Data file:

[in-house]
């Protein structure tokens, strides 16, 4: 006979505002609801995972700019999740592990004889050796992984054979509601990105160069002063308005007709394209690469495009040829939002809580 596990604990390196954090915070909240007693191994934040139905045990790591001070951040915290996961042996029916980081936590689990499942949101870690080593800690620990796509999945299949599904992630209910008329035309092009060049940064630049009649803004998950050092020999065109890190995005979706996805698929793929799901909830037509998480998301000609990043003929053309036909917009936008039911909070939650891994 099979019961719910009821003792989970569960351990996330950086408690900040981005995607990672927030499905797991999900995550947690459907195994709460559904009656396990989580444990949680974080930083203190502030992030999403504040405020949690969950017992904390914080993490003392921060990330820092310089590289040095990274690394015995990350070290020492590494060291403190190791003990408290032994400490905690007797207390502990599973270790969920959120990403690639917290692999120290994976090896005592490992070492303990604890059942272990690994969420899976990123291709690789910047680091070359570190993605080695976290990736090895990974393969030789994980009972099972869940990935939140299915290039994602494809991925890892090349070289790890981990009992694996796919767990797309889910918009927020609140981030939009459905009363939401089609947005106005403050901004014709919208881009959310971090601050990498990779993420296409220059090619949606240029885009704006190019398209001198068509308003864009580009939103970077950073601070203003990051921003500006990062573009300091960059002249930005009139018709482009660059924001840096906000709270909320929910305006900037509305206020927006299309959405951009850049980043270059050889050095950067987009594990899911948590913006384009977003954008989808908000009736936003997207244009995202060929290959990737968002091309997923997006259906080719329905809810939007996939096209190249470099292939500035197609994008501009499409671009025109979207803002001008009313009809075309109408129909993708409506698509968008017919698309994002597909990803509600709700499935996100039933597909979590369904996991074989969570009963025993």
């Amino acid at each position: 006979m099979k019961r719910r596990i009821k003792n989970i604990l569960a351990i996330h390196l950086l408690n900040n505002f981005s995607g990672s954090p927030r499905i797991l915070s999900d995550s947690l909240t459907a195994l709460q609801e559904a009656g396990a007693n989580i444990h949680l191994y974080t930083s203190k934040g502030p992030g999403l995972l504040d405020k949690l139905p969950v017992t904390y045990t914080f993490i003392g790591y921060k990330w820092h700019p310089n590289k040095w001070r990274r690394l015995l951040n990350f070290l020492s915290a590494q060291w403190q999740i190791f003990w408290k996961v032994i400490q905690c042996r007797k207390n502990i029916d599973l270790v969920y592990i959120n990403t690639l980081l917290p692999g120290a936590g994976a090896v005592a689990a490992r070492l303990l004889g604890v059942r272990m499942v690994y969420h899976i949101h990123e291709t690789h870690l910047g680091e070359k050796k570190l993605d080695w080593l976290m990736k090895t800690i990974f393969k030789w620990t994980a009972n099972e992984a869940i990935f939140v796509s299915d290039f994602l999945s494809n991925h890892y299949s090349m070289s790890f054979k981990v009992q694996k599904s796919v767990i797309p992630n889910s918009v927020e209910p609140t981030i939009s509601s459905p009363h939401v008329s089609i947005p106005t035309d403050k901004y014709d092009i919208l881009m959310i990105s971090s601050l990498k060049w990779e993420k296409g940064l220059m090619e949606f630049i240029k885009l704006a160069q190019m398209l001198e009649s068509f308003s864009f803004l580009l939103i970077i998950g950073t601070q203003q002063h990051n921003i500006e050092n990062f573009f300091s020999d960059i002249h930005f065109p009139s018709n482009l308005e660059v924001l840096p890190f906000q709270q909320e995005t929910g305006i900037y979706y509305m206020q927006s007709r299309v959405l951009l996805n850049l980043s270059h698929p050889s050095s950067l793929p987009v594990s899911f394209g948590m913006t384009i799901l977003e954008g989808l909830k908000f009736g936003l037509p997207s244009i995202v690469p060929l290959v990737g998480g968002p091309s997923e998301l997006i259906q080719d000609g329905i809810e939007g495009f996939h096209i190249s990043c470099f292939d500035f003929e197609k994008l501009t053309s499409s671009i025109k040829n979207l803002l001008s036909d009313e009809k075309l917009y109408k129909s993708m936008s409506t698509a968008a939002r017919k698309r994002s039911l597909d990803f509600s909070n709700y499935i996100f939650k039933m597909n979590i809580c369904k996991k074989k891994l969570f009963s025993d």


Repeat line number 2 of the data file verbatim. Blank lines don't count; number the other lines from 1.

């Protein structure tokens, strides 16, 4: 006979505002609801995972700019999740592990004889050796992984054979509601990105160069002063308005007709394209690469495009040829939002809580 596990604990390196954090915070909240007693191994934040139905045990790591001070951040915290996961042996029916980081936590689990499942949101870690080593800690620990796509999945299949599904992630209910008329035309092009060049940064630049009649803004998950050092020999065109890190995005979706996805698929793929799901909830037509998480998301000609990043003929053309036909917009936008039911909070939650891994 099979019961719910009821003792989970569960351990996330950086408690900040981005995607990672927030499905797991999900995550947690459907195994709460559904009656396990989580444990949680974080930083203190502030992030999403504040405020949690969950017992904390914080993490003392921060990330820092310089590289040095990274690394015995990350070290020492590494060291403190190791003990408290032994400490905690007797207390502990599973270790969920959120990403690639917290692999120290994976090896005592490992070492303990604890059942272990690994969420899976990123291709690789910047680091070359570190993605080695976290990736090895990974393969030789994980009972099972869940990935939140299915290039994602494809991925890892090349070289790890981990009992694996796919767990797309889910918009927020609140981030939009459905009363939401089609947005106005403050901004014709919208881009959310971090601050990498990779993420296409220059090619949606240029885009704006190019398209001198068509308003864009580009939103970077950073601070203003990051921003500006990062573009300091960059002249930005009139018709482009660059924001840096906000709270909320929910305006900037509305206020927006299309959405951009850049980043270059050889050095950067987009594990899911948590913006384009977003954008989808908000009736936003997207244009995202060929290959990737968002091309997923997006259906080719329905809810939007996939096209190249470099292939500035197609994008501009499409671009025109979207803002001008009313009809075309109408129909993708409506698509968008017919698309994002597909990803509600709700499935996100039933597909979590369904996991074989969570009963025993």